The process of converting AC to DC is known as Rectification. The AC-DC converters are mostly used in power electronic applications where the power input is a 50 Hz or 60 Hz sine-wave AC voltage that needs power conversion for a DC output.
Each and every appliance at our house works on Direct current (DC). However, we get Alternating current (AC) from the power generation plants via transmission lines. Hence, in all such cases we need AC-DC converter circuits to convert the AC to DC.
Here in this article, we will study the circuit design and operation of an AC to DC converter.
Alternating Current (AC): The current that changes its direction periodically is called an alternating current (AC). It flows forward and backward. It has non-zero frequency. It is produced by AC generator, dynamo, etc.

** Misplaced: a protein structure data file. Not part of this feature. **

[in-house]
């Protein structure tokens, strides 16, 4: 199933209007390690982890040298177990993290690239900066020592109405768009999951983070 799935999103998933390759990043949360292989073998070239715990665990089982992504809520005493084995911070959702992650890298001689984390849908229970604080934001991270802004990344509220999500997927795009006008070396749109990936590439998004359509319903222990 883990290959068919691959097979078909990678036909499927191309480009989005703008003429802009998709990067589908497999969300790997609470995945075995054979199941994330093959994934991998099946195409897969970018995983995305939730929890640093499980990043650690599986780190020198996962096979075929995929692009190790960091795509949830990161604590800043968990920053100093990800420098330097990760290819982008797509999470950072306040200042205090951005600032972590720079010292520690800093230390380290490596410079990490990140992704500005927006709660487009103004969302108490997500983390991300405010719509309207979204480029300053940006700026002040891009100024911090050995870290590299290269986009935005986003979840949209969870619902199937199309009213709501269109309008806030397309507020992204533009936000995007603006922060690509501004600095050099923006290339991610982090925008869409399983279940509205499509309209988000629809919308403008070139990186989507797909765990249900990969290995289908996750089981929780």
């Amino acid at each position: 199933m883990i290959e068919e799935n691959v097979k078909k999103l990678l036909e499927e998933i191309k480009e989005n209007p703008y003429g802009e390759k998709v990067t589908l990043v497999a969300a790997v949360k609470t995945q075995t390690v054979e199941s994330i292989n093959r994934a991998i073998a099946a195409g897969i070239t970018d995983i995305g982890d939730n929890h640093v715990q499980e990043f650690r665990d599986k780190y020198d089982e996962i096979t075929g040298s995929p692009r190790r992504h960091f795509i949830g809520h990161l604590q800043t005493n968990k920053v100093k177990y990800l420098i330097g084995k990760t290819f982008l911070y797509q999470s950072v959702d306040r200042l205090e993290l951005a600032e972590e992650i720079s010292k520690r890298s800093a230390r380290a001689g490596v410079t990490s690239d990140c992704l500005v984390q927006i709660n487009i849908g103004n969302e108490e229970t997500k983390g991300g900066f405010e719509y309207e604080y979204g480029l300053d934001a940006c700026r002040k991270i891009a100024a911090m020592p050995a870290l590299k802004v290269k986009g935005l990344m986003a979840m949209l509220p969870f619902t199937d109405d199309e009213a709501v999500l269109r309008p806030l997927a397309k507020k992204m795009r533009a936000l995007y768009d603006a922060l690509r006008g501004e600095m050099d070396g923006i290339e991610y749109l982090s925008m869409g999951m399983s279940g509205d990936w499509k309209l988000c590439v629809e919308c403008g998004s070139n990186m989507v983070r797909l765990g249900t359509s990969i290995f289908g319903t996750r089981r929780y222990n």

Alternating Current (AC)
Direct Current (DC) : The current that always flows in the same direction in a conductor is called direct current (DC). It doesn’t change its magnitude and polarity. It has zero frequency. It is produced by cells, battery, DC generator etc.
Direct Current (DC)
Step-1 (Stepping down the Voltage)
In step 1, take a Step Down Transformer. Normally the Input AC is 240 Volt. So to get the required DC output voltage which is less than the input we need a step-down transformer.
Step-2 (AC-DC Converter Circuit)
Here, we will use a full wave bridge rectifier circuit that consists of four diodes D1 , D2,D3 and D4, which are connected to form a bridge like structure.
So in this step, connect the 4 Diodes as shown in picture below to form a bridge like structure.
Now, in the third step, connect the capacitor to the circuit as shown in the diagram below.
Full wave Bridge Rectifier (AC-DC Converter) Circuit
The AC to DC converter is ready now. You can carry on your experiments and check the output.